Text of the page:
Frontiers of the Roman Empire (Austria)
Frontiers of the Roman Empire (Austria) is part of the Tentative list of Austria in order to qualify for inclusion in the World Heritage List.
The Frontiers of the Roman Empire (Austria) is a serial transnational site that comprises the remains of the Roman border along the Danube river. The Austrian part consists of 21 locations between the German border close to Passau (Bavaria) and the Slovakian border near Bratislava. The majority of the structures are preserved below ground, visible remains can be found at Mautern, Traismauer, Tulln, Zeiselmauer, and Petronell-Carnutum.
Map of Frontiers of the Roman Empire (Austria)Load map
The coordinates shown for all tentative sites were produced as a community effort. They are not official and may change on inscription.
I saw excavated parts of VINDOBONA on Michaelerplatz in the very center of Vienna many times (PHOTO is from my last visit one gloomy day in November 2019). I am also pretty sure that I saw walls, ramparts and watchtowers dating to Roman times during my numerous visits of Wachau valley around Melk and Krems, but honestly I have no memmories on this particular point. Moreover, all the parts I saw (or potentially saw) are already included in the existing WHS Vienna and Wachau, and I would not be surprised if they are mentioned as justifications of OUV of these WHS.
Though the remainings the Roman outpost at Michaelerplatz are quite huge and nicely presented to everybody who is walking from Hofburg to Graben, I do not really understand the reason why this should be declared as WHS.
Some of us maybe remember why this extremely huge nomination was reffered during the WHC session in Azerbaijan in 2019... I gues it will be inscribed in 2020 anyway.
The Danube Limes was the Roman military border along the Danube. The Romans here used the river as a natural boundary: there was no boundary wall such as for example the Hadrian's Wall in northern England. This 'border' consisted of a series of defense towers, auxiliary forts and larger legionary fortresses.
The Danube Limes is nominated to become a WHS in 2019. It will be an additional site to the existing Frontiers of the Roman Empire WHS, not an extension of it. The nomination includes no fewer than 164 locations in Austria, Germany, Hungary and Slovakia. And for 2021 an extension into Bulgaria, Romania, Serbia and Croatia is already scheduled. The rationale behind this is explained as: "Unlike the Roman monuments already inscribed, the ... constructions are evidence from the edges of the Empires and reflect the adoption of Roman culture by its subject peoples."
From the sparse remains that are left of this border, I visited those in the Austrian town of Klosterneuburg. It lies half an hour drive from the airport of Vienna and thus was a nice ending of my WHS weekend in Czechia. Approaching in my rented Opel Corsa, my navigation app suddenly showed a 'ferry crossing'. Klosterneuburg lies on the 'other side' of the Danube and there is no bridge in the area. So I reluctantly took the third spot of four that the car ferry can transport - at least it gave me a feel for the width of the Danube again.
The Roman remains are located under the Klosterneuburg monastery. That monastery is located on a prominent hill in the city center, so it cannot be overlooked. I dropped my car off in a public parking and hurried to the entrance: I knew that there would be special guided tours of the Roman heritage of the monastery at 14:30 and 16:00. Exactly at 14.30 I was at the ticket counter, where I bought a ticket for 9 EUR and immediately joined the tour that had just begun.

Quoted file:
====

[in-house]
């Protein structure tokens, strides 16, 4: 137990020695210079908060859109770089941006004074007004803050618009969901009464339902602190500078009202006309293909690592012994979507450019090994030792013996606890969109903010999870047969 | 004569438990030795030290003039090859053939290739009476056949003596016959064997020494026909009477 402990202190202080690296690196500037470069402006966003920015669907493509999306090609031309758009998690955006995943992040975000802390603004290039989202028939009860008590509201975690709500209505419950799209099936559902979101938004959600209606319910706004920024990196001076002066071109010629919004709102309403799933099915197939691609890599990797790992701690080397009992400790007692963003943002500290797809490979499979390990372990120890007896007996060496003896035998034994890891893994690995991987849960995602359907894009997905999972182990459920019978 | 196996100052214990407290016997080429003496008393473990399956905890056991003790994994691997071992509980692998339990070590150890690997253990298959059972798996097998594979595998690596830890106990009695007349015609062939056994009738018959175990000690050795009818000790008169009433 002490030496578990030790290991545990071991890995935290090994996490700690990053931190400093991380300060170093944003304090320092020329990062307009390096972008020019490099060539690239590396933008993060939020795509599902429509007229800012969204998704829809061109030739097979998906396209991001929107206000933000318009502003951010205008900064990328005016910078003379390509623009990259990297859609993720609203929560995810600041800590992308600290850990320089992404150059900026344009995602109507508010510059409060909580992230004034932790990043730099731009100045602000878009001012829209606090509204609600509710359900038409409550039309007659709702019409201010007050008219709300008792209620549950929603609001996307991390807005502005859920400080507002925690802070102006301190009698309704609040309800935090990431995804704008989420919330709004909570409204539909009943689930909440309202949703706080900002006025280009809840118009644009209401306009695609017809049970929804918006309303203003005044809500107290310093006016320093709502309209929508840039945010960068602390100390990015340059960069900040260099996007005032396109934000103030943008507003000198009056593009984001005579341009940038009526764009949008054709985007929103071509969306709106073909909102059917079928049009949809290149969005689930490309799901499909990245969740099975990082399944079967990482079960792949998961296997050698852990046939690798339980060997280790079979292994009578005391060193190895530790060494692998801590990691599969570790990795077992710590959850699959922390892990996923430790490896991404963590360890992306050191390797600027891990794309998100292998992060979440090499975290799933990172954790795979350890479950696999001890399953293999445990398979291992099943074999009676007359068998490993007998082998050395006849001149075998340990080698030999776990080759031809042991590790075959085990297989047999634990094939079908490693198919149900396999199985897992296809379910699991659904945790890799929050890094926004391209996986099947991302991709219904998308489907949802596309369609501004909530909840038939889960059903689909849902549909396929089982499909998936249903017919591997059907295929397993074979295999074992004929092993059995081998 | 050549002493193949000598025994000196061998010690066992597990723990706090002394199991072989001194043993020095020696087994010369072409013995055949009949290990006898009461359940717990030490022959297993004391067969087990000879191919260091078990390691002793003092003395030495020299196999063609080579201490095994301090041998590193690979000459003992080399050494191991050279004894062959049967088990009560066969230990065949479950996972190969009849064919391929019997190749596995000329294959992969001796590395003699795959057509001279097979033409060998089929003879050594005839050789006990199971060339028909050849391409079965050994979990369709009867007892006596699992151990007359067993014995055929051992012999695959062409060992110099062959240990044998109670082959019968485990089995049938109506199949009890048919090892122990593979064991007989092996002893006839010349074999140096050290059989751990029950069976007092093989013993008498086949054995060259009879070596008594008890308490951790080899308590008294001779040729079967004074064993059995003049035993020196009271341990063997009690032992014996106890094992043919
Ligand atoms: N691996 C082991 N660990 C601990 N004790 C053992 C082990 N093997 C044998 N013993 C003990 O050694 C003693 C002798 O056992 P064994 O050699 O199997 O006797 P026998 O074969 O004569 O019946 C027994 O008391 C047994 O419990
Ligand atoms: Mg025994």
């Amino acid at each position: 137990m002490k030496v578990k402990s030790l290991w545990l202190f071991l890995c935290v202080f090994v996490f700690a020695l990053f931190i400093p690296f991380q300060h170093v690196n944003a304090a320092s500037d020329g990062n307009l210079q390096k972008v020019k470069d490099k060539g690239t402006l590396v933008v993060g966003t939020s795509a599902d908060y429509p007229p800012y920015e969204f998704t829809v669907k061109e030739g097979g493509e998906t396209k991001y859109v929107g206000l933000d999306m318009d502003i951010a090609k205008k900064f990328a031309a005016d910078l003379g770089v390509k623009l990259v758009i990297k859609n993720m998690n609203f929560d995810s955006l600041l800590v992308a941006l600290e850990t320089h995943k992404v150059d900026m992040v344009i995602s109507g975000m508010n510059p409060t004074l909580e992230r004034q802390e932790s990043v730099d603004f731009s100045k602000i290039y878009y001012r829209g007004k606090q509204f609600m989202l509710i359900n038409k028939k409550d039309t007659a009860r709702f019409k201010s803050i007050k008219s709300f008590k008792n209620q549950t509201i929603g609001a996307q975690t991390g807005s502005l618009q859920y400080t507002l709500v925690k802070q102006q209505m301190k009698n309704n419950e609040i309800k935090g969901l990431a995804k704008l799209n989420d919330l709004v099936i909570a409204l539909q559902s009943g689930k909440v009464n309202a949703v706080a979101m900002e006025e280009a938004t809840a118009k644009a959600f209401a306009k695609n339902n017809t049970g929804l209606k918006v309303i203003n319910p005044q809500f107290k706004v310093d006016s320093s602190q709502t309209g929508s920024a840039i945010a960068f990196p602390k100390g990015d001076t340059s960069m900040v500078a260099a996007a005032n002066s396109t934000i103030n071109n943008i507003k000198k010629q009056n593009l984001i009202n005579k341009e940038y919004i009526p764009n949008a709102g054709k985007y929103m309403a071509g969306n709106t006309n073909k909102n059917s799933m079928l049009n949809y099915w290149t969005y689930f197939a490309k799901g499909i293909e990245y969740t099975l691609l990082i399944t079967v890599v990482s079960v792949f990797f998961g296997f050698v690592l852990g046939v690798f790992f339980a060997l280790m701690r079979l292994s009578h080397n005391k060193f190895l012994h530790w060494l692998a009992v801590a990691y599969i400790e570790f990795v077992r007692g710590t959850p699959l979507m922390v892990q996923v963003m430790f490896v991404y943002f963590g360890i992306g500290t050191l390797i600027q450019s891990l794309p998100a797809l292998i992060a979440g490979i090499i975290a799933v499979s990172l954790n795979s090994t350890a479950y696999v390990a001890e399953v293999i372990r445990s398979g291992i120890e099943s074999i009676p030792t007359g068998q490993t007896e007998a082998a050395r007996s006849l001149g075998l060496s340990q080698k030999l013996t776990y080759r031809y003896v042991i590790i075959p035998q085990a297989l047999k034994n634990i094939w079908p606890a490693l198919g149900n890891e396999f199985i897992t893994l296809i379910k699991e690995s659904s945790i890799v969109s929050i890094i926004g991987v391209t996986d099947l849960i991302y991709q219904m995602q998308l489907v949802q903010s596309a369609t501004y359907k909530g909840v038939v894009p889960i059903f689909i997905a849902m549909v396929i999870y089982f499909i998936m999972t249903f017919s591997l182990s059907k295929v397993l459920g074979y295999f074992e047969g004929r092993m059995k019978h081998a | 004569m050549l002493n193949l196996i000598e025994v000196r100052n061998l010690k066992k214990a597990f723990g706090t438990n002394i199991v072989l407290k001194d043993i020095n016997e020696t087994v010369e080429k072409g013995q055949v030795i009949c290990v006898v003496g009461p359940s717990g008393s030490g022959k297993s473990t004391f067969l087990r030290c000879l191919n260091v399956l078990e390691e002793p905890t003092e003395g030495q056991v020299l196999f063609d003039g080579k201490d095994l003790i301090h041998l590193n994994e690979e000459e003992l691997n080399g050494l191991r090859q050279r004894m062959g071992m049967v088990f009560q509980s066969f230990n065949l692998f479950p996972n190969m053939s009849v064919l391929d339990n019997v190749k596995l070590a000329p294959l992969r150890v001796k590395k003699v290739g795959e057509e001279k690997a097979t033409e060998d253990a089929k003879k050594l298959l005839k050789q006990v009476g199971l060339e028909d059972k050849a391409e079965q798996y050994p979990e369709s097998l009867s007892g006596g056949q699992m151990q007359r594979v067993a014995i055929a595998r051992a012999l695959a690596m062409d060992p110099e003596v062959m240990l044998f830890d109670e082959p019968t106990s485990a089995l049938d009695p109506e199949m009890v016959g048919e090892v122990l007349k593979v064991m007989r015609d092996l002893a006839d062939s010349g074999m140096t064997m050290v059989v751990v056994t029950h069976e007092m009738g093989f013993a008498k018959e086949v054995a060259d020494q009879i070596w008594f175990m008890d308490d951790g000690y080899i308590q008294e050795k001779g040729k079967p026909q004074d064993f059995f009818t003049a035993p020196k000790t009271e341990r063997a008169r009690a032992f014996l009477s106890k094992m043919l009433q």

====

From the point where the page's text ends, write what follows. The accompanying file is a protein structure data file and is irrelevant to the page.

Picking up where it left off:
We first walked outside of the huge monastery building to the entrance of what looked like a cellar. There is nothing left on the surface from Roman times. However, excavations have shown that the Roman camp of Arrianis (as its name probably was) was located on exactly the same grounds as the monastery. The Danube then flowed some 2 kilometers closer than is currently the case.
From March to November this year, as part of an exhibition, the Roman excavations under the cloister are also open to visitors - albeit by guided tour only. Here the guide started her explanations at a map of the former army camp. These camps or fortresses were all built according to the same model. Arrianis was not really an important camp, but fulfilled its role in border control against the barbarians on the other side of the Danube.
A further room has been turned into a lapidarium (collection of stone objects). Here you can see gravestones that were already reused by the Romans to strengthen a well. The deceased are depicted on the stones; remarkably often these are Roman men with local, Celtic women. Around the corner of the lapidarium is a unique find in a display case: a Roman military diploma. 2 fragile pieces of bronze served as a kind of identification for 'foreign' soldiers in the auxiliary troops, who had obtained Roman civil rights after 25 years of loyal service. These objects - the gravestones and the diploma - really make clear that this was a Romanized area still with many local connections and far away from Rome.
The very last space that we entered during the tour even was a few meters further down. We were now right at the foundations of the monastery. Here excavations from different periods can be seen, including underfloor heating from Roman times. All looked like stone walls to me, but fortunately signs have been added to explain from which period the particular layer of findings stems!
2019 Advisory Body overruled
From Inscribe to Refer due to late withdrawal of Hungarian component parts
2015 Added to Tentative List
The site has 21 locations
35 Community Members have visited.